Abernathy - Houston-Packer Collection BX9178.A33 S4 1748 v.2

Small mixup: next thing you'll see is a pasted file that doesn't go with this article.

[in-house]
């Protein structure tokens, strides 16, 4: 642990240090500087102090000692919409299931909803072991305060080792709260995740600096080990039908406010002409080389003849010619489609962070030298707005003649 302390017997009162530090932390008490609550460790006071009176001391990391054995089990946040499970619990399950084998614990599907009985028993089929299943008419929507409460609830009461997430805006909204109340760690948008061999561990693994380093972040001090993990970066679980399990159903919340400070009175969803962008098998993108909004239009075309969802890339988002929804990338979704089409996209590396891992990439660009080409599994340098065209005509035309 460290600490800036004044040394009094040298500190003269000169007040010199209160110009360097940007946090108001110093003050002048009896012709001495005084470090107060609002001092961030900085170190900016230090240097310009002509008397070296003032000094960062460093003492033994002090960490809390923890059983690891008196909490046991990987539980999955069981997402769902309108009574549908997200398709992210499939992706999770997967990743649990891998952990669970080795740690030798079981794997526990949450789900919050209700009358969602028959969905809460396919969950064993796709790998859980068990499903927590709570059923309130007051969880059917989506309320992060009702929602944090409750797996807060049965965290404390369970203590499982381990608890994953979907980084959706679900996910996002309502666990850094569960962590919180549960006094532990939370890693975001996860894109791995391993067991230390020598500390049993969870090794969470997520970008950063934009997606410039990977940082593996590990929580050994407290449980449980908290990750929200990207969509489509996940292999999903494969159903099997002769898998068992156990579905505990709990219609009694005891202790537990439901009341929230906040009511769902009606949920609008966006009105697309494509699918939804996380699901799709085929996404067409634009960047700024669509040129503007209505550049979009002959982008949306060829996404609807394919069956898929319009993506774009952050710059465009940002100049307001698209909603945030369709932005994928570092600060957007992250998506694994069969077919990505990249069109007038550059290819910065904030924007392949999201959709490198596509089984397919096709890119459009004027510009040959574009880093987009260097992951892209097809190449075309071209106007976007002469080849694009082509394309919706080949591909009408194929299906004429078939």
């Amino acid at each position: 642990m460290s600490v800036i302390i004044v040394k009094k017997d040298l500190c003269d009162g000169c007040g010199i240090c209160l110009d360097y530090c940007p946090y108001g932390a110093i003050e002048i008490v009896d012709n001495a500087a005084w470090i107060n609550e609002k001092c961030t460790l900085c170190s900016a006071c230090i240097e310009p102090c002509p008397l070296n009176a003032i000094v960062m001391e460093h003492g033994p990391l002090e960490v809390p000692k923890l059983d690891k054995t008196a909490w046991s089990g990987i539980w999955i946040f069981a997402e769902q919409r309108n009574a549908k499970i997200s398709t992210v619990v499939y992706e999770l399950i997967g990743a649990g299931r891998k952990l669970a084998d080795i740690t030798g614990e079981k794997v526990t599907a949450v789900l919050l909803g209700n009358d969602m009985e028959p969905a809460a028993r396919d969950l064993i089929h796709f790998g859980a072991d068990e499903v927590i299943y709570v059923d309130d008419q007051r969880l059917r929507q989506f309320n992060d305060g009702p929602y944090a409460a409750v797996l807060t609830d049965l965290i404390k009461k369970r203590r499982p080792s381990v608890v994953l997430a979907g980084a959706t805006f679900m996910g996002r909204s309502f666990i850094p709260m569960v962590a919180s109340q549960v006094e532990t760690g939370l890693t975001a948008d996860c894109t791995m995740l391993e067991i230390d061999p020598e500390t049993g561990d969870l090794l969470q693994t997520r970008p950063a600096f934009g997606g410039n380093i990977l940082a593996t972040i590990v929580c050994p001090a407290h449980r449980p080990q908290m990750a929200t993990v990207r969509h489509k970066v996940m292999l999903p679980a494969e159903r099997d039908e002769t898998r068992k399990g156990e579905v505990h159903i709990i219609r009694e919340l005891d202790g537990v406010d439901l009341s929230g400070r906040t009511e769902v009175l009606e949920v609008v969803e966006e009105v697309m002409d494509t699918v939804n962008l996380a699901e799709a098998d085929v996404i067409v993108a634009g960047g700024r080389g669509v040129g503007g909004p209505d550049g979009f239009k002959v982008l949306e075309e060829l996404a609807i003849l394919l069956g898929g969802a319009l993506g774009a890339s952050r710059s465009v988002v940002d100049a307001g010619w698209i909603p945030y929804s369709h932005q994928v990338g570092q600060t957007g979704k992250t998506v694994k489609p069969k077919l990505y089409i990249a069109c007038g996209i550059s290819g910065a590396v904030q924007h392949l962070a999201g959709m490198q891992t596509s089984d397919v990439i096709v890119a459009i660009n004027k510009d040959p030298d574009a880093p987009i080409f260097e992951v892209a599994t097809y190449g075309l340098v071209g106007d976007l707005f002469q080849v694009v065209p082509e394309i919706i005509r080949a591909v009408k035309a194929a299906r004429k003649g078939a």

8o The Caufes and Danger of Self- Deceit. SERM. heart, I fay, from its own inward feelings, III and having fo fingle an eye, poffeffes tran- ' v' quility and peace, with confidence towards God, on fo folid a foundation as to caft out fear which path torment and all fufpicion of fclf- deceit. Secondly, the cafe of the human mind be- ing as it has been reprefented with re£peCt to its judgment in the affairs of religion, and particularly its own moral or fpiritual fiate, it is always fafe to be fo far diffident and jealous of ourfelves as to keep a ftritt watch over our own hearts, and narrowly obferve their mo- tions. A total abfence of diftruft very often betrays men into miftakes, and lays them open to the molt dangerous impofitions; 'tis fo with refped to others, no man can impofe upon us fo much as he in whom we put the greateft confidence ; and 'tis fo with refped to ourfelves, we are never in more danger of judging wrong in the matters we are now confidering, than when we are carelefly fe- cure, and altogether unfufpicious. In this fenfe Solomon wifely pronounces him a fool who trufieth in his own heart, that is, who relies upon, and implicitly gives into, without examining them, all the rafh and uncon- * Prov. xxviii, z6. fidered